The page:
The age of assistance

SilverDisc

1st November 2017

News

By Alan Perkins

Managing Director

SilverDisc

SILVERDISC is old for a digital agency. Founded in 1993, we built our first website in 1994 and ran our first PPC ads in 2001. We're older than Google, Yahoo and Facebook.

Why do I mention this? For years and years (and years) during our history we were told that mobile was coming. 'Next year is the year of mobile' is something I probably first heard in 2001 when WAP and WML were trying to establish a foothold. I heard it continuously thereafter. Things took a quantum leap forward in 2007 with the release of the first iPhone, and a plethora of smartphones following that were based on the Android and Windows platforms as well as Apple. 2016 was finally the year when mobile claimed more than half of digital advertising expenditure. This means that, however you measure it, the year of mobile has happened sometime in the last few years.

So what's next? What's after mobile?

That was a key topic of the Google Partner conference I attended at the end of September in New York. The answer to 'What's next?' according to Google is 'The Age of Assistance'. That is, people helped more by devices by building artificial intelligence into those devices, that include the Google Home and Amazon Echo smart speakers, your phone, your car and a plethora of others. Google gave some amazing demos, most of which were covered by NDA, but to give some examples:

You could ask your Google Home device to show pictures of your daughter from last year on the TV. Behind this simple query lies a ton of AI, from automatically recognising and tagging photos of your daughter using facial recognition as they are uploaded to your Google Photos account, to knowing that 'your daughter' refers to that person, to knowing that 'your TV' refers to the nearest TV to you at that has a connected Chromecast device, to then simply playing the slideshow it has just created, with accompanying titles and music. All of this is pretty much possible now.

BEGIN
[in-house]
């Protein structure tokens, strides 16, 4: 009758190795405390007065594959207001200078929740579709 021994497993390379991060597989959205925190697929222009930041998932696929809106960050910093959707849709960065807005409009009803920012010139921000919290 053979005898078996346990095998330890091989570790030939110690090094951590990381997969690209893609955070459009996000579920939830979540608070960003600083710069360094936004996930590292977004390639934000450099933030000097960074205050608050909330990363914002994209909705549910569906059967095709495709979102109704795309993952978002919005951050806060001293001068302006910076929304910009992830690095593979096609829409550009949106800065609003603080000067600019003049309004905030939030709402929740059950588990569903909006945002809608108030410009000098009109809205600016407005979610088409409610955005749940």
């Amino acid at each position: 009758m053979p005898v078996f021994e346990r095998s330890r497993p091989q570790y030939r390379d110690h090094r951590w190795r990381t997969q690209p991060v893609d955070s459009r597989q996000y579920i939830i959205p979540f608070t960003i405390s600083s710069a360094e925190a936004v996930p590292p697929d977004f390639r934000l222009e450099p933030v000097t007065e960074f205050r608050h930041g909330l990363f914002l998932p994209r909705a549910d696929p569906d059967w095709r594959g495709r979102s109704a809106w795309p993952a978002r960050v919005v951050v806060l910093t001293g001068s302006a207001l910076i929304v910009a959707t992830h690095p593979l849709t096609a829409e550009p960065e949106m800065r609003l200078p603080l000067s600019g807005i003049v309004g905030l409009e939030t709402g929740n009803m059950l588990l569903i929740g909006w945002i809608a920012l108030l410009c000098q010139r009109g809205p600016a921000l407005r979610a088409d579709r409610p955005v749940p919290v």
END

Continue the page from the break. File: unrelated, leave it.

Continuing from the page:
Another example would be an assistant that understands who you are and what you want out of travel, and can suggest and book things that are perfect for you personally in response to a simple query like 'Help me to book the family's summer holiday next year'.

Another example would be to take a photo of a flower and ask 'What flower is this?', or to take a photo of a West End show and be offered tickets for that show that evening, or to take a photo of a foreign language poster and see it in English.

All of this Artificial Intelligence augments our own intelligence. The opportunities this creates for advertising are amazing. To be useful, your assistant has to know you well. If it knows you well, it can suggest the best products and services for you.

Whether you see this as creepy or wonderful is a matter of taste, but there's no doubt that assistants are going to improve our lives in the years to come, and open up the opportunities for targeted, relevant advertising that is better for both advertisers and consumers.

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